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Earlier today, ESPN’s Buster Olney reported that free agent SS/3B Manny Machado received a seven-year, $175 million offer from the White Sox. Bob Nightengale of USA TODAY Sports backed up Olney’s report.
That Machado received such a low offer — he was expected by many to fetch at least 10 years and $300 million at the start of the offseason — was surprising and, as Craig noted, possibly represented a broken labor market.
Machado’s agent, Dan Lozano of MVP Sports Group, released a statement on Wednesday evening, specifically calling out Olney and Nightengale. Per MLB.com’s Mark Feinsand, Lozano said:
I have known Bob Nightengale and Buster Olney for many years and have always had a good professional relationship with both. But their recent reporting, like many other rumors in the past several months, have been inaccurate and reckless when it comes to Manny Machado. I don’t know if their sources are blatantly violating the Collective Bargaining Agreement by intentionally misleading them to try and affect negotiations through the public or are just flat out lying to them for other reasons. But the truth is that their reports on the details of the White Sox level of interest in Manny are completely wrong.
I am well aware that the entire baseball universe; fans, players, teams, and media members alike; are starved for information about this free agent market for all players, including Manny. But I am not going to continue to watch the press be manipulated into tampering with, not just my client, but all of these players’ livelihoods as they have been doing this entire offseason. The absence of new information to report is no excuse to fabricate “news” or regurgitate falsehoods without even attempting to confirm their validity and it is a disservice to baseball fans everywhere when the media does just that.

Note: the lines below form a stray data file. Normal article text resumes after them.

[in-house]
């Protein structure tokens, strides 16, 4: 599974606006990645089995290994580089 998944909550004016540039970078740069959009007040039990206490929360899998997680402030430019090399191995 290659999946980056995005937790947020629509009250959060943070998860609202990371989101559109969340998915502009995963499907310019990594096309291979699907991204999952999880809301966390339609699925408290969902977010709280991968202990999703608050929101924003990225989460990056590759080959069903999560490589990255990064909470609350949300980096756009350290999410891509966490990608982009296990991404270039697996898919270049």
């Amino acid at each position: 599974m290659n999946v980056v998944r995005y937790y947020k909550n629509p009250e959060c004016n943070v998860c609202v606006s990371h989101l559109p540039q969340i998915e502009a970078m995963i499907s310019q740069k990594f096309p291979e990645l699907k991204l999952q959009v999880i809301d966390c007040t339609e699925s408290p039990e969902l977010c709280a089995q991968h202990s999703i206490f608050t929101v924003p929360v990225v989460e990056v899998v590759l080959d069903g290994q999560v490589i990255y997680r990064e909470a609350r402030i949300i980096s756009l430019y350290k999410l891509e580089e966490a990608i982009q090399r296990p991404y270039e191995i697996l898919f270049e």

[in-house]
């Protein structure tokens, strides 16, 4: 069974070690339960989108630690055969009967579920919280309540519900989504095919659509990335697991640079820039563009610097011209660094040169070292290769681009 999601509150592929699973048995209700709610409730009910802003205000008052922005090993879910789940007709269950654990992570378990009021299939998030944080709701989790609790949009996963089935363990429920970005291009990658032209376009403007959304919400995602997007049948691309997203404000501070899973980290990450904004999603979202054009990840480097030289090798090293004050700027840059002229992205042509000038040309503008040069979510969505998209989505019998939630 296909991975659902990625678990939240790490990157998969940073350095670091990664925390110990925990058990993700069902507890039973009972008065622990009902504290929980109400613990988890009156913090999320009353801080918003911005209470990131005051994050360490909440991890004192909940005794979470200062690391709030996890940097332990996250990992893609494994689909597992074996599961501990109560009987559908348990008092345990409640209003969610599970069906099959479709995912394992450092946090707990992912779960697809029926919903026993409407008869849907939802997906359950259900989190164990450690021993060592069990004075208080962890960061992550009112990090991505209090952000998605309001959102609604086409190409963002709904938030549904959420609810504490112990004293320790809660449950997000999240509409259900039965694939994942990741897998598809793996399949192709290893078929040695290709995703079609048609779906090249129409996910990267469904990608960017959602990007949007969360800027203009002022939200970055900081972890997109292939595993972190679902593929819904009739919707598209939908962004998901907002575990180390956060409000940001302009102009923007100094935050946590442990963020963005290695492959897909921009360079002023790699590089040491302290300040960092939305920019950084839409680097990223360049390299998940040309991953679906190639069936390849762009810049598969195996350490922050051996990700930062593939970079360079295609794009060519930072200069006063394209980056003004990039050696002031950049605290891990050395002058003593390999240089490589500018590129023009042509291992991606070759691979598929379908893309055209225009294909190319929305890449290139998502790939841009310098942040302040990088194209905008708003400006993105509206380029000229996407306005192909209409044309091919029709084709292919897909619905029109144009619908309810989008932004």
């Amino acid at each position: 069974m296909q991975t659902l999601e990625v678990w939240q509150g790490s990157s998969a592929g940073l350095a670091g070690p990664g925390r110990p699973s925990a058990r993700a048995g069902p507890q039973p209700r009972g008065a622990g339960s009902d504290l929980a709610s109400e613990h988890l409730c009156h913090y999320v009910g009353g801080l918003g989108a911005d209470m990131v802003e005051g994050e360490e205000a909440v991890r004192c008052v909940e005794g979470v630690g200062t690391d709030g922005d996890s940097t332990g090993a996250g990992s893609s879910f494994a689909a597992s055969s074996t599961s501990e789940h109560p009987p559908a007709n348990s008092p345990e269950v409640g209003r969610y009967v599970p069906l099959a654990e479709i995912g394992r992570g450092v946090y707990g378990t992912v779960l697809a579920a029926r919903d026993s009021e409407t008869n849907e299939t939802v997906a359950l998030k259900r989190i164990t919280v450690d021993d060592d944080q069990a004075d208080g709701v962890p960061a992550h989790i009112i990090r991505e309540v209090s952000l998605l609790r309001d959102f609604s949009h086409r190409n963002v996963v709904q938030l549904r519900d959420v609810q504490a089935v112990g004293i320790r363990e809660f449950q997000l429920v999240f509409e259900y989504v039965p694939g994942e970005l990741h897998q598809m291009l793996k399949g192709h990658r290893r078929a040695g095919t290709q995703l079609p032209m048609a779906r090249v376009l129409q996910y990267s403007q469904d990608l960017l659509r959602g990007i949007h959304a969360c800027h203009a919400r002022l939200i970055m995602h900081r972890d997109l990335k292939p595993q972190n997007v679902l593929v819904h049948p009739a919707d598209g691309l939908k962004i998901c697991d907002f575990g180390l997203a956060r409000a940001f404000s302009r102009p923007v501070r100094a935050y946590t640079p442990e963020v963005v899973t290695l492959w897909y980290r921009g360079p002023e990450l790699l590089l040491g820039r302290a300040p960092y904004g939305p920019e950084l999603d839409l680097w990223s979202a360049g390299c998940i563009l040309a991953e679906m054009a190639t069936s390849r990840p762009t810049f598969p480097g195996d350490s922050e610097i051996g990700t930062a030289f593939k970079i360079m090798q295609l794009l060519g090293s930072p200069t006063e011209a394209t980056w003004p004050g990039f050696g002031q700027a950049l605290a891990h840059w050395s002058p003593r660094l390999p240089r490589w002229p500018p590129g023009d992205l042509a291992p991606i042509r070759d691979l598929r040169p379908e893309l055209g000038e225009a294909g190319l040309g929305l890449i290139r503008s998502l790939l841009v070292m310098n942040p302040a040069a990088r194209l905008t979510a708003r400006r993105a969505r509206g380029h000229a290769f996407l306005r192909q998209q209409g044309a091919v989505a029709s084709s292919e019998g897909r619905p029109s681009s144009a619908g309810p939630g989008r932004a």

Moving forward, I will continue to respect the CBA’s prohibition on negotiations through the media, and hope that others would do the same.
It is no secret that clubs have used reporters to help reduce a player’s leverage. Agents do it, too, though the balance of power is quite different when it’s billionaires versus millionaires (or soon-to-be millionaires). Kudos to Lozano for speaking out and pushing back.
Quite a few reports — not just from Nightengale and Olney — that have come out lately have qualified as blatant obfuscation by someone involved on ownership’s side. Because reporters rightfully protect their sources, there are no consequences for a source giving misleading information to a reporter other than potentially souring the source/reporter relationship itself. As front offices have become increasingly reliant on analytics, they have also become shameless and dispassionate when it comes to creating advantages, including leverage against players. Take, for example, the increasing number of teams willing to go to arbitration hearings against their players, which involves trashing them to their faces. In the min-max mindset, better to trash your player and save a few bucks than to value the relationship at the cost of a couple hundred thousand bucks.
We have, ad nauseam here, talked about the labor climate and a potential strike ahead of the current CBA termination date on December 1, 2021. That an agent had to speak publicly about reporters being used as vessels for misleading information given by ownership minions speaks to the harrowing state of baseball’s labor climate.